Have you ever seen the new moon on satellite imagery? Probably not!
Now look at the pictures and video of the lunar transit showed below. And you have your New Moon on photo!
As reported by the SDO blog this morning:
SDO had a lunar transit this morning from 1113-1207 UTC (7:13-8:08 a.m. ET). The spacecraft did not go back into Science mode at the end of the transit. SDO FOT members are looking into the issue.
In other words, the New moon – on August 2, 2016 is New Moon – crossed between NASA’s Solar Dynamics Observatory and the sun – a so-called lunar transit phenomenon.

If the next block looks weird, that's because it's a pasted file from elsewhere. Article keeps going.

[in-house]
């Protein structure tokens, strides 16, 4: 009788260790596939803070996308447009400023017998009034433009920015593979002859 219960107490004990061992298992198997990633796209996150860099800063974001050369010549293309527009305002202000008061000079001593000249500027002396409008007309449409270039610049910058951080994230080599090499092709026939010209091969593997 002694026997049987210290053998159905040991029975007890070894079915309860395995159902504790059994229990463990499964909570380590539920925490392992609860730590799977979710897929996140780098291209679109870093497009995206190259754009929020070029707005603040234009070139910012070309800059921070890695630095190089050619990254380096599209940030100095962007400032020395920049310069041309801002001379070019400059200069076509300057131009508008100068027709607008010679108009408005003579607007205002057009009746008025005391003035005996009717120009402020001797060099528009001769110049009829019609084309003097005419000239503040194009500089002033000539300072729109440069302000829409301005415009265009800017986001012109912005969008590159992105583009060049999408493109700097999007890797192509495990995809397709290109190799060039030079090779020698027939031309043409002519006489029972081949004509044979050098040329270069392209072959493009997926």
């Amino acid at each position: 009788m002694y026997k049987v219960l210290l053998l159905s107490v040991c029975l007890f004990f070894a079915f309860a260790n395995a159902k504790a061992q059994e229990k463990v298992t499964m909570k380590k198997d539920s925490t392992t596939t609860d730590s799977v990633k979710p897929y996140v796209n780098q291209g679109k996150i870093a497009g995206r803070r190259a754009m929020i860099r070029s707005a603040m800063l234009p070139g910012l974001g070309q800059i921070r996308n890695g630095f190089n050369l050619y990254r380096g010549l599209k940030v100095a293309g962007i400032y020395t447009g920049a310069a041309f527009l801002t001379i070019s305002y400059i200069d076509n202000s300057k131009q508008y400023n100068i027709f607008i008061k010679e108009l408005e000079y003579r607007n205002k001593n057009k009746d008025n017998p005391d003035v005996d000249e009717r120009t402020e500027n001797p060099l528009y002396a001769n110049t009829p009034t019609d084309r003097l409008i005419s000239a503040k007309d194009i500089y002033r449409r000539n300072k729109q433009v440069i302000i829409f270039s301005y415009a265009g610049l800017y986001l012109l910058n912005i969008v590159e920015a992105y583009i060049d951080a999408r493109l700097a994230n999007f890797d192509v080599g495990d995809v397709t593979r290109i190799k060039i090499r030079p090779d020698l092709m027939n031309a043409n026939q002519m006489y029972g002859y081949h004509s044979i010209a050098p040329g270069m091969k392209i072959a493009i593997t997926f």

The New moon never obscured the entire star. During this transit, the moon covered less than half of the sun.
The crisp border of the moon pops out against the bright light of the sun, as it passes over active regions.
In this video, they take this phenomenon for a giant eclipse… But it’s nice to see it live:
The lunar horizon appears so sharp because the moon has no atmosphere that would distort light.